In the late 1950s, Sam Cooke recorded for the Keen and Specialty labels and had 16 hits, including You Send Me, I'll Come Running Back to You and (I Love You) for Sentimental Reasons. Then, in February 1960, cousins and Brill Building songwriters/producers Hugo Peretti and Luigi Creatore signed a deal with RCA to produce Cooke for the label.
Eleven RCA albums followed before Cooke died in December 1964—the victim of a mysterious shooting at the Hacienda Motel in Los Angeles. Though Hugo and Luigi produced quite a few hits for Cooke (including Chain Gang, Twistin' the Night Away and Ain't That Good News), they didn't quite know how to craft great albums. The early '60s were still days when young artists recorded singles, which were then herded onto albums given a theme.
Clearly positioned by RCA as a young heir to Nat King Cole, Cooke was often forced to record pop songs for older audiences that weren't quite right for his youthful sound and soulful sensibility. And yet, gems emerged during this glossy period. Among them was Hey There, a 1954 hit from The Pajama Game. It appeared on Cooke's Hits of the '50s, recorded in March 1960.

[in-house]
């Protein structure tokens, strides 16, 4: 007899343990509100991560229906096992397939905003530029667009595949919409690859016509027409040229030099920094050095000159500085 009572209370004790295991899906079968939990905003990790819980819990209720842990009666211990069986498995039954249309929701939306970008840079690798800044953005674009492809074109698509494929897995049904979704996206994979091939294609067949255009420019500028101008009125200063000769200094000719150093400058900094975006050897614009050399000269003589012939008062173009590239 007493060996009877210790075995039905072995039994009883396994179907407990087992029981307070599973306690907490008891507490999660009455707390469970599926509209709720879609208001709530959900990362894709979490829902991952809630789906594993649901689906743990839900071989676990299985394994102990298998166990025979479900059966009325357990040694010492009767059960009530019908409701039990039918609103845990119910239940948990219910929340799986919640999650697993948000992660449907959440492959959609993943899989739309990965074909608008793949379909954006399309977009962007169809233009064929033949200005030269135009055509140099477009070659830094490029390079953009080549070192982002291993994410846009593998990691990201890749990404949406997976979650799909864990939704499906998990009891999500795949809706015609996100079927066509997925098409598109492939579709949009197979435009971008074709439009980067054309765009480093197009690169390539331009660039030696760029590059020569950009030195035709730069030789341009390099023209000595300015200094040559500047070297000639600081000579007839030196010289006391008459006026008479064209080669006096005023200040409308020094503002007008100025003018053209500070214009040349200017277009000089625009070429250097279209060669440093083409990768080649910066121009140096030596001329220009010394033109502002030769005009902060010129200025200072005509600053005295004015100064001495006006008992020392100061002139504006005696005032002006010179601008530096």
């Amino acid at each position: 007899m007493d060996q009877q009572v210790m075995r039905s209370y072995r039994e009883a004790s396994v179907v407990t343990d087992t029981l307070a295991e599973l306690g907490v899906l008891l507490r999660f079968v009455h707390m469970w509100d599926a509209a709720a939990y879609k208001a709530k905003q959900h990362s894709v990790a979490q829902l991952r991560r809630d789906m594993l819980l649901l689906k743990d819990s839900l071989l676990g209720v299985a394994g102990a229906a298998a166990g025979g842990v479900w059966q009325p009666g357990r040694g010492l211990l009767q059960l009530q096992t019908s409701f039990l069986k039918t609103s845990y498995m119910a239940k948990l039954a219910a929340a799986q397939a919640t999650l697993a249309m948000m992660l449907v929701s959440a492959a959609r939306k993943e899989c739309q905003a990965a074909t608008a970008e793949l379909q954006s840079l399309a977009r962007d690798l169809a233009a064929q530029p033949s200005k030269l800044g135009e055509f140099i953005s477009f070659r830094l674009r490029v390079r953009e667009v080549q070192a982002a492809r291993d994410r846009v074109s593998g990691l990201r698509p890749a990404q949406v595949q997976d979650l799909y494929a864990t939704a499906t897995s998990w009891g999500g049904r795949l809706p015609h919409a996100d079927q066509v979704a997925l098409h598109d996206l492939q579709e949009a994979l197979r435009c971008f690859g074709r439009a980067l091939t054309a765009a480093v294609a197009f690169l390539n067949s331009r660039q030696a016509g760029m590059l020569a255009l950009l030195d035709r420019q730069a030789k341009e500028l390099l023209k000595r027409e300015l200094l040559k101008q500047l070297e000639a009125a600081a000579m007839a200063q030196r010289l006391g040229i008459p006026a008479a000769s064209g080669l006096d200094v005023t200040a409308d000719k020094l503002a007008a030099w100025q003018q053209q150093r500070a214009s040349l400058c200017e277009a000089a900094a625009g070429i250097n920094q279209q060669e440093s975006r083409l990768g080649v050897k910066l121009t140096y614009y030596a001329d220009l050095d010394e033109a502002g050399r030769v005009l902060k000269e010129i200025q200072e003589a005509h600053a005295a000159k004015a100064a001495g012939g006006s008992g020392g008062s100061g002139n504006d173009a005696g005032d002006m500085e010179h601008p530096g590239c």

What's especially hip about Hey There is that Barry Galbraith is on guitar and Eddie Costa is on vibes. The liner notes don't say who did the arrangement but the orchestra was conducted by Glenn Osser. As you'll hear, it's fairly addictive, largely because of Cooke's directness and nuanced delivery...
JazzWax tracks: If you're interested in this period of Cooke's, you'll find Hits of the '50s as part of the eight-CD set Sam Cooke: The RCA Albums Collection (Legacy) here.
JazzWax note: For more on Sam Cooke, go here.